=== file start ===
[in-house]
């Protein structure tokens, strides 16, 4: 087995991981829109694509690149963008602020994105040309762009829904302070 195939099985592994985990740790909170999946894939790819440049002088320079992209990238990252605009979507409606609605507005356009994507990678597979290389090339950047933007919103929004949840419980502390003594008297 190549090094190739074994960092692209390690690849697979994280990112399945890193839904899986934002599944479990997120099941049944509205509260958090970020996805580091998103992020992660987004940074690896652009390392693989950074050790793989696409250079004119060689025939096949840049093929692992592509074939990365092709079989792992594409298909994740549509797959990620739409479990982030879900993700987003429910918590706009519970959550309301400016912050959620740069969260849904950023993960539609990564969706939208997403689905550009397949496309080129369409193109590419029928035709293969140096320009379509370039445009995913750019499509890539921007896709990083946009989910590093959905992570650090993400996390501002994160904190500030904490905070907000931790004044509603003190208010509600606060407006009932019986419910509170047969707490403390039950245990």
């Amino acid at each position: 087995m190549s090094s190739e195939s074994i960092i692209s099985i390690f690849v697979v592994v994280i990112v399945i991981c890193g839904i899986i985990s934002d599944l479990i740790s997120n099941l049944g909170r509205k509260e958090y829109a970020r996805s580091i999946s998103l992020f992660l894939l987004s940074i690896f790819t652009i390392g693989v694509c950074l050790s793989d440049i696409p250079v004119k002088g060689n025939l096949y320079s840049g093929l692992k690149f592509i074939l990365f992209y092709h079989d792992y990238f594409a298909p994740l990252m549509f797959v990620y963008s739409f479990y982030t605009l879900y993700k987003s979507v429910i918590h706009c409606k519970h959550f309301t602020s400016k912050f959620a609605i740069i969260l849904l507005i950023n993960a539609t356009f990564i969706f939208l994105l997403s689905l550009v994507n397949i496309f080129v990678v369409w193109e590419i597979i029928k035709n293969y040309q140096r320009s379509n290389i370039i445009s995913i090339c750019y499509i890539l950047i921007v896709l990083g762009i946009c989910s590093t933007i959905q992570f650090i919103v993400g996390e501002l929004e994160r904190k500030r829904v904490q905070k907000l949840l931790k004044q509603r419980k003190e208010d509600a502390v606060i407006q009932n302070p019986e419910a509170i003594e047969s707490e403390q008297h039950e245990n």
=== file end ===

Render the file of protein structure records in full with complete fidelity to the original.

[in-house]
């Protein structure tokens, strides 16, 4: 087995991981829109694509690149963008602020994105040309762009829904302070 195939099985592994985990740790909170999946894939790819440049002088320079992209990238990252605009979507409606609605507005356009994507990678597979290389090339950047933007919103929004949840419980502390003594008297 190549090094190739074994960092692209390690690849697979994280990112399945890193839904899986934002599944479990997120099941049944509205509260958090970020996805580091998103992020992660987004940074690896652009390392693989950074050790793989696409250079004119060689025939096949840049093929692992592509074939990365092709079989792992594409298909994740549509797959990620739409479990982030879900993700987003429910918590706009519970959550309301400016912050959620740069969260849904950023993960539609990564969706939208997403689905550009397949496309080129369409193109590419029928035709293969140096320009379509370039445009995913750019499509890539921007896709990083946009989910590093959905992570650090993400996390501002994160904190500030904490905070907000931790004044509603003190208010509600606060407006009932019986419910509170047969707490403390039950245990």
């Amino acid at each position: 087995m190549s090094s190739e195939s074994i960092i692209s099985i390690f690849v697979v592994v994280i990112v399945i991981c890193g839904i899986i985990s934002d599944l479990i740790s997120n099941l049944g909170r509205k509260e958090y829109a970020r996805s580091i999946s998103l992020f992660l894939l987004s940074i690896f790819t652009i390392g693989v694509c950074l050790s793989d440049i696409p250079v004119k002088g060689n025939l096949y320079s840049g093929l692992k690149f592509i074939l990365f992209y092709h079989d792992y990238f594409a298909p994740l990252m549509f797959v990620y963008s739409f479990y982030t605009l879900y993700k987003s979507v429910i918590h706009c409606k519970h959550f309301t602020s400016k912050f959620a609605i740069i969260l849904l507005i950023n993960a539609t356009f990564i969706f939208l994105l997403s689905l550009v994507n397949i496309f080129v990678v369409w193109e590419i597979i029928k035709n293969y040309q140096r320009s379509n290389i370039i445009s995913i090339c750019y499509i890539l950047i921007v896709l990083g762009i946009c989910s590093t933007i959905q992570f650090i919103v993400g996390e501002l929004e994160r904190k500030r829904v904490q905070k907000l949840l931790k004044q509603r419980k003190e208010d509600a502390v606060i407006q009932n302070p019986e419910a509170i003594e047969s707490e403390q008297h039950e245990n």